Every morning I try to listen to the radio while I drink my coffee and dig deep inside myself to find the motivation to start working. As Mikey has so eloquently pointed out, Buffalo radio is horrid. Luckily, and take note of this one Baby Boomers, I listen to stations from Boston that broadcast over the internet. My favorite is WERS, Emerson University Radio. Their morning programming is a mellow, but upbeat show called “The Coffeehouse”. The music is mostly acoustic. There is very little talk. And, I can catch up on the news in good ol’ Boston.
Here’s one that caught me ear.
In case you hadn’t heard, there is a construction project in Boston called The Big Dig. Pretty silly name when you think about it. They put most of the dirt back where they found it. Anyway, after billions and billions of taxpayer contribution dollars, the ugly, prehistoric highways running through the center of the city are, for the most part, a thing of the past. All traffic has been diverted underground, happily running in that marvel of modern engineering, concrete tunnels.
When we lived in Boston, it was not a fun place to drive (from what I understand, it’s not much better today). Every week, the newspaper would list the street diversions and closings due to underground construction work. Got Traffic?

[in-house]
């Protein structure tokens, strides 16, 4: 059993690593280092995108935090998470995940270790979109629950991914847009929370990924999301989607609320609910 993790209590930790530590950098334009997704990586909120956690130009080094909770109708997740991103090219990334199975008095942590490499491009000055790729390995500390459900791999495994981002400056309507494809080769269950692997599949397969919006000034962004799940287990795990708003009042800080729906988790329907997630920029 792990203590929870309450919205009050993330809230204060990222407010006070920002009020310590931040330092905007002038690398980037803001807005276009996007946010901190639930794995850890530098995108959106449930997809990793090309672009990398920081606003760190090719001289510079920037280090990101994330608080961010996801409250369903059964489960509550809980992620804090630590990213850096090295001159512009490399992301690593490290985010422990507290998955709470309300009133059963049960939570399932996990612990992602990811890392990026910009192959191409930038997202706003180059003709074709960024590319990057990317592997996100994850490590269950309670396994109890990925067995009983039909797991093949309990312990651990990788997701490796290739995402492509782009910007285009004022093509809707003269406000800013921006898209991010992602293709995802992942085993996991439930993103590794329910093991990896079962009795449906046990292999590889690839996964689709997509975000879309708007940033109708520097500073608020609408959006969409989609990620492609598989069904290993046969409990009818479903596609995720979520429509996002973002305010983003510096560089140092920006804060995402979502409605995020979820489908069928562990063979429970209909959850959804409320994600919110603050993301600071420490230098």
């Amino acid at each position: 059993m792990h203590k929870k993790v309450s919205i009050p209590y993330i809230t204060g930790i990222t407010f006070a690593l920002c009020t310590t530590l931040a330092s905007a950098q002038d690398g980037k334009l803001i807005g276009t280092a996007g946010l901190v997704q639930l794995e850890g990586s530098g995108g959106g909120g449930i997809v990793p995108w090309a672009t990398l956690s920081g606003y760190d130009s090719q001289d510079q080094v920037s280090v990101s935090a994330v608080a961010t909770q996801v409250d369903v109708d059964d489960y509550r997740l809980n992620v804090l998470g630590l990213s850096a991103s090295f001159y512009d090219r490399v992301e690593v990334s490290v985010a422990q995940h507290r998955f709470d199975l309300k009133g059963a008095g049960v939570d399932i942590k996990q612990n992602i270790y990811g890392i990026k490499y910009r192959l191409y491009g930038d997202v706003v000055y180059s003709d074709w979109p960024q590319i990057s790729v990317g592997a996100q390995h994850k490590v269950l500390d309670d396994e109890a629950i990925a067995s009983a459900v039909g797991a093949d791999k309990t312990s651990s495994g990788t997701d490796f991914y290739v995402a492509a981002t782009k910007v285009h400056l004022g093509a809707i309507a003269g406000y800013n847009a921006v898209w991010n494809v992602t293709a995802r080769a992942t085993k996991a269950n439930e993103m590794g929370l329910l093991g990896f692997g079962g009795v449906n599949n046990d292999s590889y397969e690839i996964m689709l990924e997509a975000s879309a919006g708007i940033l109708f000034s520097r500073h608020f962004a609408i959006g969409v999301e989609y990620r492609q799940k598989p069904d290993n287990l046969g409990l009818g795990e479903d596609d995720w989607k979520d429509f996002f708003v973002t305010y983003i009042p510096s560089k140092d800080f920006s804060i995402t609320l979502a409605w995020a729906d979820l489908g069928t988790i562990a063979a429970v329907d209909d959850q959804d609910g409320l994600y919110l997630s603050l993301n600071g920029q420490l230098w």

But, also during my tenure in Beantown, there were some highly touted milestones amidst the chaos. Two tunnel excavations successfully intersected after years of digging towards each other with no way of positively knowing whether they were properly aligned. Immense sections of reinforced concrete tunnels were sunk 100 feet underwater and joined with an accuracy measured in millimeters. Over the years, I became quite proud of the continuous parade of engineering marvels in our back yard.
Last year it started to leak. Whoops.
Like France in World War II, multiple sections of the multi-billion dollar, high-tech tunnels are letting water, the arch-enemy, march right in. I drove through some of these tunnels last May. It is more than disturbing to think about that fact while traversing though the actual sections in question. What is even worse is that no one knows the cause. It could be shoddy construction. It could be faulty materials. It could be bad design.
The latest theory? Cold weather.
Someone has postulated that thermal differentiation is causing the steel girders to shrink and open up gaps in the tunnel sections, creating paths for water infiltration. The theory holds water only if the original designers did not factor the thermal differentiation into their calculations. Engineers are currently testing the girders.
Personally, I find this theory far-fetched. Every man in the world knows that things shrink in cold weather.